The world should be worried

Bill Sims Contributing columnist

Bill Sims Contributing columnist

Now we know without a doubt that Vladimir Putin was lying, over and over again when he told the world that he had no intentions of invading Ukraine. In the words of Ukraine’s President Zelensky, “Ukraine wants peace; Europe wants peace; the whole world says it doesn’t want war; and Russia claims it doesn’t want to intervene; someone of us is lying.”

We also know our intel was right when it reported that Russia was going to use false-flag operations as a pretext for invading Ukraine. Now the world realizes that Vladimir Putin is a small 69-year-old man with a Napoleon complex, trying to make the perception of his accomplishments in the world seem larger than they are, and trying to recreate the Union of Soviet Socialist Republics at all costs no matter the carnage or damage even to his own economy. How easy he has made it to now characterize him, in mid-life crisis, as a psychopathic thug.

At the time of this writing his ultimate goal in invading Ukraine is still unclear, except for two things: one, his ambitions are much greater than just annexing the two regions in eastern Ukraine; and two, that he at a minimum seeks to overthrow the democratically elected government of Ukraine and install a puppet, quisling regime.

It does seem clear at these early stages of this evolving land war in Europe that despite the superiority of Russian forces, this will be a bloody war with thousands of civilian and military casualties. The guerilla-type resistance that will fight back, inspired by proud, patriotic civilian and military forces, will not be easy to overcome.

There is a reason, however, for expansive worries in the world writ large. What happens if collateral effects of the invasion (shells, explosions or damage to electrical grid or water resources) spill over into NATO countries, with enough impact to trigger Article 5 of the NATO alliance, e.g., “that if a NATO ally is the victim of an armed attack, each and every other member of the alliance will consider this act of violence as an armed attack against all members and will take the actions it deems necessary…”

What is Xi Jinping thinking as he reacts to Putin’s aggression relative to his own ambitions with respect to Taiwan? Are these two premeditative partners in crime? As the Chinese leader moves in a more isolationist direction with increased state ownership of production and a more inward oriented economy, is now the time in the midst of this global chaos for him to advance on Taiwan in the Pacific? Would this be just the kind of chaos that invites North Korea’s Kim Jon-un to join the hostilities by aggression against South Korea?

To say that this is a potentially combustible global situation is no longer hyperbole. A land war in Europe is frightening enough, but the sickening possibilities of this spreading globally must now be a part of the strategic calculations of the democratic western world.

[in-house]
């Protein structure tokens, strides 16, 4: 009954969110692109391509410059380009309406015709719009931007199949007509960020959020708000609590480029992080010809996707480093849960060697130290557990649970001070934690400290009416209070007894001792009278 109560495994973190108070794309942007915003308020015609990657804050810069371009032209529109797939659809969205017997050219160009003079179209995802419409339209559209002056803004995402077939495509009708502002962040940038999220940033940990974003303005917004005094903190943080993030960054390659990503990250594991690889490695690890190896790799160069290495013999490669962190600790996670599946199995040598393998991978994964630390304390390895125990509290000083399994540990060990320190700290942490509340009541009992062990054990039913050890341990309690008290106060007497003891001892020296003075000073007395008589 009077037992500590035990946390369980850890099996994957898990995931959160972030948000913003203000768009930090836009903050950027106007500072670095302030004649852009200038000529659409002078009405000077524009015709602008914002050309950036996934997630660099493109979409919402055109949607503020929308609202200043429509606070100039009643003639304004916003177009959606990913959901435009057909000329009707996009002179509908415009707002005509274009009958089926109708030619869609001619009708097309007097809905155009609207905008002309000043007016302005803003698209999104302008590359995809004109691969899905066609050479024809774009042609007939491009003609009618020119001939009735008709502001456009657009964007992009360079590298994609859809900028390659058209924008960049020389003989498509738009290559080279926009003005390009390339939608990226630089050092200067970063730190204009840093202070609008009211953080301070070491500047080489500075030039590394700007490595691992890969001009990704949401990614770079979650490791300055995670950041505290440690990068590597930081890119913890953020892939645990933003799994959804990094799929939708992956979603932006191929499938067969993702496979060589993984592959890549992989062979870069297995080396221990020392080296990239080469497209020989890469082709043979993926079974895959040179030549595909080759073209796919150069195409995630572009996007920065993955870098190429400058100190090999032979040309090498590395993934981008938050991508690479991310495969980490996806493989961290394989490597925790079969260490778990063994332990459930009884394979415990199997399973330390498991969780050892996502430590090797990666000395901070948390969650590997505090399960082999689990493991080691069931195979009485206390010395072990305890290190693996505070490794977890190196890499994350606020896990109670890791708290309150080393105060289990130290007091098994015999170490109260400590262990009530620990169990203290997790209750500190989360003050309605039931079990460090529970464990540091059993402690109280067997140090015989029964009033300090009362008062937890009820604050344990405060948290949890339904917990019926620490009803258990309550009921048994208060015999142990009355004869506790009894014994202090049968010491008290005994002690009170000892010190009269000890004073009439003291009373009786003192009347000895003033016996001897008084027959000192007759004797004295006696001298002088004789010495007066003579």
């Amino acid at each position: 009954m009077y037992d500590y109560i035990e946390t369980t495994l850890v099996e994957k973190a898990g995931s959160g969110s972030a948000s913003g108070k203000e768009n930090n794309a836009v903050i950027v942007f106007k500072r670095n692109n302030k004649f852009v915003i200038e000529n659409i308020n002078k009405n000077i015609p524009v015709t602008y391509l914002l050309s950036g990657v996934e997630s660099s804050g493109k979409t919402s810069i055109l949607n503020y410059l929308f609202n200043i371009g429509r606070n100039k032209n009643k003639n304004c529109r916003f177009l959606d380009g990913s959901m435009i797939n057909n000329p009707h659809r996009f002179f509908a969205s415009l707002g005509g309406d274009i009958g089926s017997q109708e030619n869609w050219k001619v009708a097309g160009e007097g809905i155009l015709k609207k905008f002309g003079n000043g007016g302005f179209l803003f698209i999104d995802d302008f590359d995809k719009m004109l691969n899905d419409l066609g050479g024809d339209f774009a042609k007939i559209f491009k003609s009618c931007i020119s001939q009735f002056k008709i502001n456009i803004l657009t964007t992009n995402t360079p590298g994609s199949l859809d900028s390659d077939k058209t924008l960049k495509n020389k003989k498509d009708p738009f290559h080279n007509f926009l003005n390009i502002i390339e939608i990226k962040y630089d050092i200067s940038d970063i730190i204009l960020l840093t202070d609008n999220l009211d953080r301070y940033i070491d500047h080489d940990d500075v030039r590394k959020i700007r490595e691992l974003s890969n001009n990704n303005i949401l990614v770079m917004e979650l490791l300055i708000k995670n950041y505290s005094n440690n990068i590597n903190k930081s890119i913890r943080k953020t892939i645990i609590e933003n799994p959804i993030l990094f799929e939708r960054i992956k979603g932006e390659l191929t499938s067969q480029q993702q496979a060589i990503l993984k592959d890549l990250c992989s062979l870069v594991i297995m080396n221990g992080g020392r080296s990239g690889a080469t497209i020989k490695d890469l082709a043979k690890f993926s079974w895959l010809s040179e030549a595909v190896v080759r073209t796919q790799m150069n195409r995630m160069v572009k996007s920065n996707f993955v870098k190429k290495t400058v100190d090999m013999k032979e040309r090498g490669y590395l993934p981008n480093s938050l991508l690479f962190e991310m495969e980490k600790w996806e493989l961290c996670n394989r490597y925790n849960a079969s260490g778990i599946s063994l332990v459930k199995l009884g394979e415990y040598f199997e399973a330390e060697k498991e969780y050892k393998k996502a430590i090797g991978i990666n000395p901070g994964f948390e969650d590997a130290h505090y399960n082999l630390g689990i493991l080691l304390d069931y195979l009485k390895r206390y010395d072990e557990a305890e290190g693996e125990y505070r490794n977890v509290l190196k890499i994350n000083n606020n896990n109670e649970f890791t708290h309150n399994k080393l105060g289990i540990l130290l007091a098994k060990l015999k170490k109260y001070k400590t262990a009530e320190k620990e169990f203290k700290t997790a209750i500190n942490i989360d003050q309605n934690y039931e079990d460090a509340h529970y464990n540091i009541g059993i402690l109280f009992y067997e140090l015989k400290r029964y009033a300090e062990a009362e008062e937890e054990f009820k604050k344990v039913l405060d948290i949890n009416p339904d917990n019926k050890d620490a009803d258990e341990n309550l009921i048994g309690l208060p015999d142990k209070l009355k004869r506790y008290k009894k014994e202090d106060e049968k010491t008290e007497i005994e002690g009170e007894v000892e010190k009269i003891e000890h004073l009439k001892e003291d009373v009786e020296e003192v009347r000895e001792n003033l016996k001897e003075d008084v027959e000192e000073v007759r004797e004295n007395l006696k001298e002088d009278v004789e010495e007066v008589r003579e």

In a recent essay in the New York Times, former Secretary of State Madeleine Albright recalls her first visit with the newly installed Vladimir Putin in early 2000, and what she wrote down about her impressions of him as she flew back to the U.S. She wrote: “Putin is small and pale, so cold as to be almost reptilian. Putin is embarrassed by what happened to his country and is determined to restore its greatness.” How prescient.

What western leaders need now is to have a resolute and steady hand at the helm, then:

1. Enact the strongest possible sanctions. Russia’s economy can not function over time without being connected to Europe.

2. Kill the Nord Stream 2 pipeline, crushing Russian revenues.

3. Detach Russia from the SWIFT global financial transaction system.

4. Regard any pronouncement, pretext, or promise from Putin as pure fiction.

5. Draw a bold red line around all NATO countries, especially those coterminal with Ukraine, over which any abrogation of that boundary would trigger decisive NATO military defensive action.

6. Finally, be ready militarily and signal readiness for every possible cascading effect that might occur in the Pacific.

These are indeed the kind of “times, that try men’s souls.” How ironic that the last meeting of western leaders before the outbreak of war in Ukraine was in Munich, Germany. Appeasement of historically villainous characters like Vladimir Putin will not serve democracies well. Make no mistake, Ukraine stands at the battlefront for democracy. The ramparts are weak in this non-NATO territory of Europe, but how the U.S. and its allies respond will likely set the stage for this post-cold-war period across the globe. The world should be worried.

Bill Sims is a Hillsboro resident, retired president of the Denver Council on Foreign Relations, an author and runs a small farm in Berrysville with his wife. He is a former educator, executive and foundation president.

Bill Sims Contributing columnist Sims Contributing columnist